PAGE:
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updated: 10/30/2012 2:56 PM

Goodwill stores turn sentiment into costumes

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  • Halloween sales at Goodwill stores make it possible for adults with disabilities to find jobs through the "Let's Go to Work!" program at the charity's Huntley store.

      Halloween sales at Goodwill stores make it possible for adults with disabilities to find jobs through the "Let's Go to Work!" program at the charity's Huntley store.
    Courtesy of Goodwill

  • The people who donated that top hat or headscarf to Goodwill might not have envisioned those items would end up as props in Halloween costumes. But Halloween sales fund many Goodwill programs.

      The people who donated that top hat or headscarf to Goodwill might not have envisioned those items would end up as props in Halloween costumes. But Halloween sales fund many Goodwill programs.
    Courtesy of Goodwill

  •  
    Graphic Courtesy of Goodwill

  • Video: Goodwill TV ad

  • Video: Last-second Halloween tips

 
 

For most of the year, those Goodwill Store & Donation Centers throughout the suburbs bring to mind one word -- dignity. The organization was born in a church basement in 1919 with a goal "to give individuals with disabilities a chance to earn a livelihood and enjoy the social, moral and spiritual blessings of society."

But in October, the suburban Goodwill stores become a thrifty Halloween headquarters. Billboards hawk Goodwill as the spot to scare up cheap costumes. A campy "Count Frugala" vampire poster hanging in one store draws shoppers' attention to all the Goodwill racks of used clothes craved by Halloween partygoers in search of everything from a zippered shirt to complete a disco look to the perfect dress to pull off the "Mad Men" secretary look.

"It's our biggest month by far," says Shannon Halverson, the marketing manager for Goodwill Industries of Northern Illinois, which includes suburban stores in Huntley and McHenry.

I understand why. Several years ago, after a little Goodwill hunting, my wife and I spent $4 to buy a child's suit jacket that provided the perfect accessory to a Frankenstein's monster get-up for one of our kids. But something about using Goodwill for Halloween nags at me.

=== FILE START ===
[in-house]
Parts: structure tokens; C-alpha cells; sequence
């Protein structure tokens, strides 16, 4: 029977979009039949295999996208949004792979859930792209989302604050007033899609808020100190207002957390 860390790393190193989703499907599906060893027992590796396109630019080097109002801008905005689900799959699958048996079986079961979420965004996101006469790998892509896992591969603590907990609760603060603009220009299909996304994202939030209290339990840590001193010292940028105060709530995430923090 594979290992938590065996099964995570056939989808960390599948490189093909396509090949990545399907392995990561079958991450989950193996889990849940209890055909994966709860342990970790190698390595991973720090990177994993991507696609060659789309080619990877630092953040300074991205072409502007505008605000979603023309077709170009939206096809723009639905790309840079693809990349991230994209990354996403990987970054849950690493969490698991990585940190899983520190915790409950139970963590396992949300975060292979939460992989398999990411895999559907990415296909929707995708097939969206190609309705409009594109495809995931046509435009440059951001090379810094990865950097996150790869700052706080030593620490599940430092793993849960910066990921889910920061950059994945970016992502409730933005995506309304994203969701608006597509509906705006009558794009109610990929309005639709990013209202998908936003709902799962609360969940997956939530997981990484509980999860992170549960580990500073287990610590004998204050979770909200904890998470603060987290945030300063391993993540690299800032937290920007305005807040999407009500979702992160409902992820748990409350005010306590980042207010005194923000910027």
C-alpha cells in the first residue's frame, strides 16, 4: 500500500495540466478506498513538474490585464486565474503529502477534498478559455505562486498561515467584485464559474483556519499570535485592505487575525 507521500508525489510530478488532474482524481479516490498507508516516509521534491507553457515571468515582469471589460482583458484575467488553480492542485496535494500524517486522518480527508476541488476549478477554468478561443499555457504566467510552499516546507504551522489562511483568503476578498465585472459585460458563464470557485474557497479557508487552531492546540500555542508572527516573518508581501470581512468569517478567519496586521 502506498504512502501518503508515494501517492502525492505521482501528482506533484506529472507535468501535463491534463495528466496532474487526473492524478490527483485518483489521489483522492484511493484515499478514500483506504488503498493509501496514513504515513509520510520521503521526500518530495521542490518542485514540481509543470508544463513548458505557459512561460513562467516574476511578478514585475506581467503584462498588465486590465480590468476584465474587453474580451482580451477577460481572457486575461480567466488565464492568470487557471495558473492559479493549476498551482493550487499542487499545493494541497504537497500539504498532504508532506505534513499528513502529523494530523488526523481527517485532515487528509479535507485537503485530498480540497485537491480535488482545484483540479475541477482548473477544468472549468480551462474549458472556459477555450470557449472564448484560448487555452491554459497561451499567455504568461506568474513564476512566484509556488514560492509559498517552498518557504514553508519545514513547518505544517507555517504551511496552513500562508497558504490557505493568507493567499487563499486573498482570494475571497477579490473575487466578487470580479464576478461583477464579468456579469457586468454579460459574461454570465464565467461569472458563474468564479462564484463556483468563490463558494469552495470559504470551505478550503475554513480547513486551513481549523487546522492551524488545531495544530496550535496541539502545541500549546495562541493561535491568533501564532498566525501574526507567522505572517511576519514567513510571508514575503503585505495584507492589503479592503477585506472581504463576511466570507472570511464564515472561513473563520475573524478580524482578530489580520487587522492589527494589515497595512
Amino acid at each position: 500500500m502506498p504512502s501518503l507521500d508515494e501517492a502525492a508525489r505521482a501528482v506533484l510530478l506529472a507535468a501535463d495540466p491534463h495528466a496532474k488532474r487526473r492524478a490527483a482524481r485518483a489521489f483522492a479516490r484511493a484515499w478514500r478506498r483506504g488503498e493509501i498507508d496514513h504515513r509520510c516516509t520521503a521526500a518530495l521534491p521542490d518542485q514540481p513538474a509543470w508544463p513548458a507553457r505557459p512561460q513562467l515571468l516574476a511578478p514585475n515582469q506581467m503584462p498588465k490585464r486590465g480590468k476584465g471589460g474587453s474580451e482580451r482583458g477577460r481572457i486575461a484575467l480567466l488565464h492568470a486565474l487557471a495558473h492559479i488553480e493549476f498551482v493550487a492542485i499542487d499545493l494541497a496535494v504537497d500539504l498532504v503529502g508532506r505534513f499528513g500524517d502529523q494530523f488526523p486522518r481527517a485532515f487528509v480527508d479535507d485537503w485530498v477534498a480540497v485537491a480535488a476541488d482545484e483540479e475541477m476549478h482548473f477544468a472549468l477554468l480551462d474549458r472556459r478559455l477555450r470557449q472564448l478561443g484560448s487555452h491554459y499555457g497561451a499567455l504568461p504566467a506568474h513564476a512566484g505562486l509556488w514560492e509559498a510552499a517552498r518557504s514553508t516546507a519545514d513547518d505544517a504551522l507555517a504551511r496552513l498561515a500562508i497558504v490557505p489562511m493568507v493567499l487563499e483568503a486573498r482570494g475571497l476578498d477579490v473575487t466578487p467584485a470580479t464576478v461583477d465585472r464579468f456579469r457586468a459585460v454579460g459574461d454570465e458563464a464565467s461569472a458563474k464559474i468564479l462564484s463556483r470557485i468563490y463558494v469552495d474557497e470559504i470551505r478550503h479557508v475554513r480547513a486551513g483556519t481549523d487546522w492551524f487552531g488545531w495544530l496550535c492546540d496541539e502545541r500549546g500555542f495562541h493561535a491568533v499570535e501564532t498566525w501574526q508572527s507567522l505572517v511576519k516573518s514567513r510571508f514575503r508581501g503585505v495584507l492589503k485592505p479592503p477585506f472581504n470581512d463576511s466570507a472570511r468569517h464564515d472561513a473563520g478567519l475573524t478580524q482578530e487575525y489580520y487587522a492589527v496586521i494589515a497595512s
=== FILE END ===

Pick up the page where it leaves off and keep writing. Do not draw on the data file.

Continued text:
Having donated clothes from dead loved ones, I can't help but think about the jacket we bought. Might it have been donated by a grieving mother who envisioned her dead child's suit being the pride and joy for a poor boy making his first communion?

I remember a Halloween party where a friend showed up wearing a fox stole where the animal's jaw was hinged so that it would clamp onto its own tail when it adorned a woman's neck. Everyone agreed it was a great, campy find. But I envisioned the donor being a misty-eyed widower remembering how his recently deceased wife wore that stole on the night he fell in love with her, and thinking it might become a treasured heirloom for another pair of lovebirds.

"I understand that completely," Halverson says. "Some community members do donate to Goodwill Industries of Northern Illinois with the thought that they will be helping to provide to someone who might not be able to otherwise afford these items."

But just as Goodwill "is grateful to shoppers for whatever the purpose of their purchase," Halverson says donors should be happy "to know their donations go to help our mission."

Halloween sales help fund the Huntley store's "Let's Go to Work!" program that allows people with barriers to employment find jobs in a workplace that offers management and support, Halverson says. Last year, the Northern Illinois area of Goodwill helped 4,848 people attain the tools and resources necessary to find and keep jobs. It helped more than 1,225 individuals and families with basic needs that included clothing worn to job interviews and jobs, transportation and child care. Goodwill offered financial support services such as tax preparation to more than 1,350 people, and Goodwill participants completed more that 15,829 hours of vocational and on-the-job training in the past year.

The Goodwill Industries of Metropolitan Chicago, which includes the bulk of suburban locations and stores in southern Wisconsin, provided services to 48,593 people last year.

"These services would not be available if it weren't for the sale of gently used items donated by generous community members," Halverson says.

The Goodwill store in Arlington Heights provides the perfect Halloween costumes for Rolling Meadows High School students Karolina Malesa, 18, of Arlington Heights, and Carlina Adame, 16, of Rolling Meadows. The teens volunteer to be patients in a mental asylum for the annual St. Pascal's Haunted House fundraiser in Chicago.

"We found these dress shirts so we're going to be crazy ex-girlfriends still wearing their old boyfriend's shirts," Malesa says.

At $3.99 each, the shirts are "a lot less than actually going out and buying a costume," Adame adds.

Their money all goes to support Goodwill and the good that charity does. Maybe that $6.99 double-breasted suit will be worn to the first college graduation in the family, or maybe it will be doused with fake blood for use in a zombie costume. Same for the brightly colored sweater by Ralph Lauren ($4.99), the Van Heusen and Joseph Abboud shirts ($2.99), the Hawaiian party shirts ($3.99), the white fedora hat ($4.99), clip-on tie ($.99) or the pair of 54-inch dress pants ($3.99).

Wading through Goodwill's racks, I find lots of shirts, pants, sweaters and ties that look as if they could have come from my closet today. That's really good news for anybody planning to trick-or-treat tomorrow dressed as a newspaper columnist.

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